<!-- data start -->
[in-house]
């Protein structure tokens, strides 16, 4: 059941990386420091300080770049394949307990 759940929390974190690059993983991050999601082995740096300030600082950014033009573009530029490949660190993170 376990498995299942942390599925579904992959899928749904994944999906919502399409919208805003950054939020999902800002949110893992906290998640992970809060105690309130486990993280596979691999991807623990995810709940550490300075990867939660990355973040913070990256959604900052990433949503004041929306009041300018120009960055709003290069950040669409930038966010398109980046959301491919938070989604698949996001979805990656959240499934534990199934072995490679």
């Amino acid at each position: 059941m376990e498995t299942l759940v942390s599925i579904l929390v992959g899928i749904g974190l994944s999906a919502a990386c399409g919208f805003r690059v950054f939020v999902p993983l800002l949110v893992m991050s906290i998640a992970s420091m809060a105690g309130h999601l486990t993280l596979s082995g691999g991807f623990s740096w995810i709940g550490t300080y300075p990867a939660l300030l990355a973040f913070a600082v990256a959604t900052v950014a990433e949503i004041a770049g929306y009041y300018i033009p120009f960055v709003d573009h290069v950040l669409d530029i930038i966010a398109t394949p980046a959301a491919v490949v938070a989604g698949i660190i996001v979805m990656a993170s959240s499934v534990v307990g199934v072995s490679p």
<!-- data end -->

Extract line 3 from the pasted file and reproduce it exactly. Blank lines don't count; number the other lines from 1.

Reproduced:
């Amino acid at each position: 059941m376990e498995t299942l759940v942390s599925i579904l929390v992959g899928i749904g974190l994944s999906a919502a990386c399409g919208f805003r690059v950054f939020v999902p993983l800002l949110v893992m991050s906290i998640a992970s420091m809060a105690g309130h999601l486990t993280l596979s082995g691999g991807f623990s740096w995810i709940g550490t300080y300075p990867a939660l300030l990355a973040f913070a600082v990256a959604t900052v950014a990433e949503i004041a770049g929306y009041y300018i033009p120009f960055v709003d573009h290069v950040l669409d530029i930038i966010a398109t394949p980046a959301a491919v490949v938070a989604g698949i660190i996001v979805m990656a993170s959240s499934v534990v307990g199934v072995s490679p």